Sunday, January 12, 2014

Chapter 10

Every summer I spend three weeks at a camp organized by my father's employer - the Ministry of Internal Affairs. My Dad is a cop, hence his access to this perk. It is widely believed that those camps are the best, since, presumably, the kids of the Politburo are sent to them. I'm not sure whether this is true, but I like believing it, as it makes the idea of going to a camp a bit less depressing - at least it is a camp for the "elite". (My uneasiness at my father being a supporting cog in the inner machinery of the communist regime will come much later.)

What makes these camps an unattractive proposition is that they feel so much like  school. In fact, we are housed in elementary schools in small towns far away from Warsaw. Our camp counselors are often local teachers looking for a bit of extra income during summer vacations.  There are no classes and no homework, but unlike school, you don't get to go home in the afternoon; you stay in a classroom, from which desks were removed and replaced with military-style cots.

For the first couple of summers I dread those camps. I feel anxious and lonely, scared of the big kids, and hating the forced routines of doing everything by the clock: waking up, morning assembly, meals, showers (once a week), evening assembly, going to sleep.  In my letters I beg my parents to visit me, which they do,  up until I am eleven or twelve and stop asking for these visits.  In fact, as our life at home fills with more and more tension, I'm starting to accept them at first, and then actually liking those weeks away from home.

The routines are still abhorrent, but at least they are predictable and consistent. I don't  need to fear that they will change at someone's whim, earning me punishment for not catching that change in time. The bullies are a constant low-level worry, but I learn to stay under their radar by keeping largely to myself, or hanging out with one or two kids I trust.  I'm far from popular, but that suits me just fine. Most importantly, I lack any of the stigmata that  makes one a likely target of verbal or physical cruelty: I am not chubby or small for my age; I do not stutter; I do not have a limp or scoliosis; I do not have a weird last name (like that girl, Hanna Kielbasa); I do not wear glasses.  I am perfectly average, with almost no distinguishing characteristics, and that makes me all but invisible to both potential enemies and potential friends. This will change  in my teens, but for now I am comfortable in my invisibility.

Te camp life is pretty boring. I fantasize about some day  going to a Boy Scouts camp, where they sleep in tents they pitched themselves, keep night watch, build their own fireplace, raid another troop's camp to steal their banner, and have all kinds of other cool adventures. I do belong to a Boy Scouts troop at my school, but these camps are much more expensive than the heavily subsidized camps of the Ministry of Internal Affairs. I could tell  my father wasn't too thrilled about buying me that Boy Scout uniform and all the accoutrements to go with it, so I won't even breach the subject.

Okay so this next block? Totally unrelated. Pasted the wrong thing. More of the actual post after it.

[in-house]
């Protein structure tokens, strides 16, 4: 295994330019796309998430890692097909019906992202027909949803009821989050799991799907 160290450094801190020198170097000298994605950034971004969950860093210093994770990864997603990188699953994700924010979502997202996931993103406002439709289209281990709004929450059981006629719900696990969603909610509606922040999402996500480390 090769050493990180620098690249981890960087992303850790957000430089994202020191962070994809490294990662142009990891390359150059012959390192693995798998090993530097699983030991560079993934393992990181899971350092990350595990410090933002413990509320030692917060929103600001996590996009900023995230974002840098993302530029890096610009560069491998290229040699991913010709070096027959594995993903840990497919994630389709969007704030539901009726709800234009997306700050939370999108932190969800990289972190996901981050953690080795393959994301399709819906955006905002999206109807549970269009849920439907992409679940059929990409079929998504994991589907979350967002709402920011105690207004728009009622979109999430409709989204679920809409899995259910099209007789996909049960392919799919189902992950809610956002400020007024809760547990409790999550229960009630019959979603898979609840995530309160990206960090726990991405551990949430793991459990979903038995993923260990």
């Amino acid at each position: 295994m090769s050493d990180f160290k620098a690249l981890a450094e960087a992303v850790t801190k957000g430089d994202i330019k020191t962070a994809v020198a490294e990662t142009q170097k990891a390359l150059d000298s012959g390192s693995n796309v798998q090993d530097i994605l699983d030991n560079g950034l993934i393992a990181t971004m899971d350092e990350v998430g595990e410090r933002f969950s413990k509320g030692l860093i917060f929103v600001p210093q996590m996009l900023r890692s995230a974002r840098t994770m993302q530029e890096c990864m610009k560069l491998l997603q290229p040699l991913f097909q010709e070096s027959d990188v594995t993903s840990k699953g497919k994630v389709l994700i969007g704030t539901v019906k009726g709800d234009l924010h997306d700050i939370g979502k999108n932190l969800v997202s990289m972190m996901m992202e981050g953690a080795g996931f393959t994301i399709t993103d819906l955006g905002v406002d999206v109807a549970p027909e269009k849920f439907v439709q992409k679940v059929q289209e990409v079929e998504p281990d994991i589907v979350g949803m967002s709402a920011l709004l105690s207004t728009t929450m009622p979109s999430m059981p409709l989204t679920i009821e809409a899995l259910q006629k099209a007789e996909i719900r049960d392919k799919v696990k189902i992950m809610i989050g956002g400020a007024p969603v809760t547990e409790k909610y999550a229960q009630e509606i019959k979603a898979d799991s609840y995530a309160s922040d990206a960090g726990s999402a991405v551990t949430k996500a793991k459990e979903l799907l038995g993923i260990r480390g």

I like going on trips,  They are usually short: in the morning or in the afternoon we march a few miles to the forest or to the river and are usually allowed to spread out and do whatever we want. Except playing in the river, which has to be done in short bouts, in small groups, and under a supervision of a guy with a whistle.  Oh, how I hate that whistle. Being used to playing in the Vistula river as much as I want I can't stand being told that I have only 5 minutes, or can't go anywhere deeper than my knees.  This is deeply humiliating, so I simply do not partake and go wander around instead. I find a small field filled with forget-me-not's, so dense that they form a blue carpet. I look for wild blueberries. I look for edible mushrooms, which I will slice and thread on a piece of string to hang by the window, so that the sun will dry them up  - they will smell heavenly. I weave small wreaths out of dandelions or short whips out of tall grass. I lay down and look at the clouds above or at the small insects going about their lives in the grass underneath.  I whittle small boats out of long pieces of soft, pine bark. I am not bored. I think. I daydream. I am at peace.

Being around other kids is more hassle than it is worth, and sometimes gets me into trouble. One day I am wandering around the schoolyard with a book in my hand, when two boys ask me whether I want to see some naked girls. I hesitate - I don't want them to think I'm scared, but I also think this is pretty bad stuff, so I am scared.  They do not wait for my answer, but they do make me stand by the wall, so that one of them can climb on my shoulders and peek through the small window of the girls' shower. He's is immediately spotted and a burst of high-pitched shrieks erupts behind the window.

The boys take flight. I slowly walk away, reasoning that a) it is better to act innocent than be implicated by fleeing the scene of a crime, b) I am, in fact, innocent.  A couple of teachers round the corner running fast, and seeing how I'm the only person in the vicinity of the shower window, they grab me and drag me to the camp director. An interrogation ensues, with me maintaining my innocence, and them questioning my presence so close to the place of transgression. I am a really bad liar, so it is probably quite helpful that I can very truthfully deny ever peeking in that window, because the director lets me go. From that experience I learn that in circumstances when one's innocence is not obvious, the instinct to flee should not be suppressed.

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